I do not often disagree with myself, but let me say this to the right hon. Gentleman: the speech given last week by the Prime Minister was the clearest exposition of a negotiating strategy that I have heard in modern times. It laid out clearly what we judge the national interest to be and how we intend to protect it, what we want to do, and what we hope does not happen and how we will avoid that. I do not see that this Government have avoided answering any question, whether from his Committee or from Opposition Front Benchers. The only questions that we have been unable to answer are those that it would be to the disadvantage of the country to answer, because that would undermine our negotiating strategy.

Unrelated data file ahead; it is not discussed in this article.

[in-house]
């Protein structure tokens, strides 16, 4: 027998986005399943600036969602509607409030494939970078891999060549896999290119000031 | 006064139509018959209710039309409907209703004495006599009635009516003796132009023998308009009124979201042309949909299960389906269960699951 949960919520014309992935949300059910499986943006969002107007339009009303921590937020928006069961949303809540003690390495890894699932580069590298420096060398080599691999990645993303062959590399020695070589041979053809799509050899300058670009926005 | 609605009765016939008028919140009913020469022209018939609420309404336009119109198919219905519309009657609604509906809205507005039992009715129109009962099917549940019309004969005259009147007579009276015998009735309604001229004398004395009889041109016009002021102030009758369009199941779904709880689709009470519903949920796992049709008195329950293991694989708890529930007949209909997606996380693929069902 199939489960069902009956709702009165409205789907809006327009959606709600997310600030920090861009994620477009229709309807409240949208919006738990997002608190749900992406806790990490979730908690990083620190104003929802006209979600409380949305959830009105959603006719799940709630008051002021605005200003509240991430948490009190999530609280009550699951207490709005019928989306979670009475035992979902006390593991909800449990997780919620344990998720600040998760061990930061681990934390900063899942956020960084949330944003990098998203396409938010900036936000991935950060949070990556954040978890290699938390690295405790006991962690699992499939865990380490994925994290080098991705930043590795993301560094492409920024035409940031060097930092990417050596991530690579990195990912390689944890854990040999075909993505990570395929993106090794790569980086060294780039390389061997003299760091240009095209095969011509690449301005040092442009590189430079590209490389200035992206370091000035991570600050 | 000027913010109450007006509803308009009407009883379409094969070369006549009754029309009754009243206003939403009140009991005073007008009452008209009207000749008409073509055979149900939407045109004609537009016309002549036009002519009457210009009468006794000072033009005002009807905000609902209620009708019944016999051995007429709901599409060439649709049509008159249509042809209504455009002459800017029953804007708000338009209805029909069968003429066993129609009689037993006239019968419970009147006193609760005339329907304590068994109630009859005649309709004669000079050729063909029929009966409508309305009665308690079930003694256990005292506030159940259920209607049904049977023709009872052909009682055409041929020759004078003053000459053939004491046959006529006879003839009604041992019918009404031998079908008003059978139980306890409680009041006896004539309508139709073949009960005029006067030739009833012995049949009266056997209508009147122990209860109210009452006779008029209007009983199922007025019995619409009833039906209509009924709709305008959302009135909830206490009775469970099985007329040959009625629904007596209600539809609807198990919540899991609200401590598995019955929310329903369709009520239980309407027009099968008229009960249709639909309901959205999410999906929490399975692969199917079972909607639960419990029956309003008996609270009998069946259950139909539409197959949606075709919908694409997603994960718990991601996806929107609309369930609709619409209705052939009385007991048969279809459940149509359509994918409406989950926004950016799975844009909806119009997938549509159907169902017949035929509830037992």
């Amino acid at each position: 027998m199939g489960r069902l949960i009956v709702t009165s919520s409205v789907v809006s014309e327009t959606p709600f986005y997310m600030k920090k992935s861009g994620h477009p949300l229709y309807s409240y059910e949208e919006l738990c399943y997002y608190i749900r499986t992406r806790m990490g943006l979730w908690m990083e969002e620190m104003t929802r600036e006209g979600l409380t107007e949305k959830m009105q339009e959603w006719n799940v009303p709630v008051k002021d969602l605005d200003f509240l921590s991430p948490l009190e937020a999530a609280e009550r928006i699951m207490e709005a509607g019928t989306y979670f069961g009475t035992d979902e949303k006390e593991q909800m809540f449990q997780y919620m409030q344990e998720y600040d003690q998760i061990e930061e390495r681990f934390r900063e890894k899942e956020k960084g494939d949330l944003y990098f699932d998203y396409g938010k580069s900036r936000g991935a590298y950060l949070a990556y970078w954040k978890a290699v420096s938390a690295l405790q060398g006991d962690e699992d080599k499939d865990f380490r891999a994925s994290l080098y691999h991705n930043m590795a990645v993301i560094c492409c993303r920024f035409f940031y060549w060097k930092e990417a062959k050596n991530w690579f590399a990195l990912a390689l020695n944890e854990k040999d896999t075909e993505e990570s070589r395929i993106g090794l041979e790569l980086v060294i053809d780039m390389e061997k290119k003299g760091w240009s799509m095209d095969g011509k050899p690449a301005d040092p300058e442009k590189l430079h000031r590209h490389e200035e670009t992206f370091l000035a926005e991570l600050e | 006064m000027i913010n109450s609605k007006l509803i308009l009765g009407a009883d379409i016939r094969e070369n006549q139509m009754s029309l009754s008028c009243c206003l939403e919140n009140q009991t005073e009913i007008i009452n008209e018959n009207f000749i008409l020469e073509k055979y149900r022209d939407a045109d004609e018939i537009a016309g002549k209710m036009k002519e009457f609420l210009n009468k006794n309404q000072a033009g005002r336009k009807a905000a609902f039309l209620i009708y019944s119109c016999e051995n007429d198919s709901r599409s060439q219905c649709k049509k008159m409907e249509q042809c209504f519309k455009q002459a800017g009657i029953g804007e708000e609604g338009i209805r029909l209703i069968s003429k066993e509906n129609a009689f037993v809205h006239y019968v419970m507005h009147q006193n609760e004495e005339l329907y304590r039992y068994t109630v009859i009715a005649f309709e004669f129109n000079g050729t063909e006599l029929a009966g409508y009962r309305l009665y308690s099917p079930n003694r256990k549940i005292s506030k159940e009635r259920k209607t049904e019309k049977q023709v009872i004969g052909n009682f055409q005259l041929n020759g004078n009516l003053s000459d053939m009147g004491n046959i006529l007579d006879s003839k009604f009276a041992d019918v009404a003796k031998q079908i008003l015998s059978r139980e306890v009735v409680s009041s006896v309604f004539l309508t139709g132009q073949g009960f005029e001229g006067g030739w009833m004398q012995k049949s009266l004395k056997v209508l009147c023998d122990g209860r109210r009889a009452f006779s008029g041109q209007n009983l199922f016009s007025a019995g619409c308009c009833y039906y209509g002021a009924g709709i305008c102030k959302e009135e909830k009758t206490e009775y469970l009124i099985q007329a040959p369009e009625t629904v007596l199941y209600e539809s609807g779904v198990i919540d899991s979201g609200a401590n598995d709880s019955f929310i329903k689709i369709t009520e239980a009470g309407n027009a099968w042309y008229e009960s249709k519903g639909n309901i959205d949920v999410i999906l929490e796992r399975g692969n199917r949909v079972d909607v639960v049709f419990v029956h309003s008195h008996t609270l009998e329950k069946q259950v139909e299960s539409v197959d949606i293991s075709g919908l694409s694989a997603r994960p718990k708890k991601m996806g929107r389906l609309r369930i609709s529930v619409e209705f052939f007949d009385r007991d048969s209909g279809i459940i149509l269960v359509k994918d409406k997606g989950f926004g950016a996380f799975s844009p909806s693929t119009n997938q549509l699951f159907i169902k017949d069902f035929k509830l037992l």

Let me give the right hon. Gentleman one example. A couple of weeks ago, my opponent, as it were, Keir Starmer, said on Channel 4, “What we want to know is whether the Government will pay for access to the single market and how much they’ll pay.” If anything would undermine the negotiating position, that would. It is precisely that sort of thing that we are going to avoid. We will continue to give information to the House. I gave the Brexit Committee an undertaking that we will give at least as much information as will go to the European Parliament—indeed more, I think. We will continue to keep the House informed throughout the entire process, which is not going to be over in a few weeks—it will last two years—and the House will be as well informed as it has been on any matter of such importance.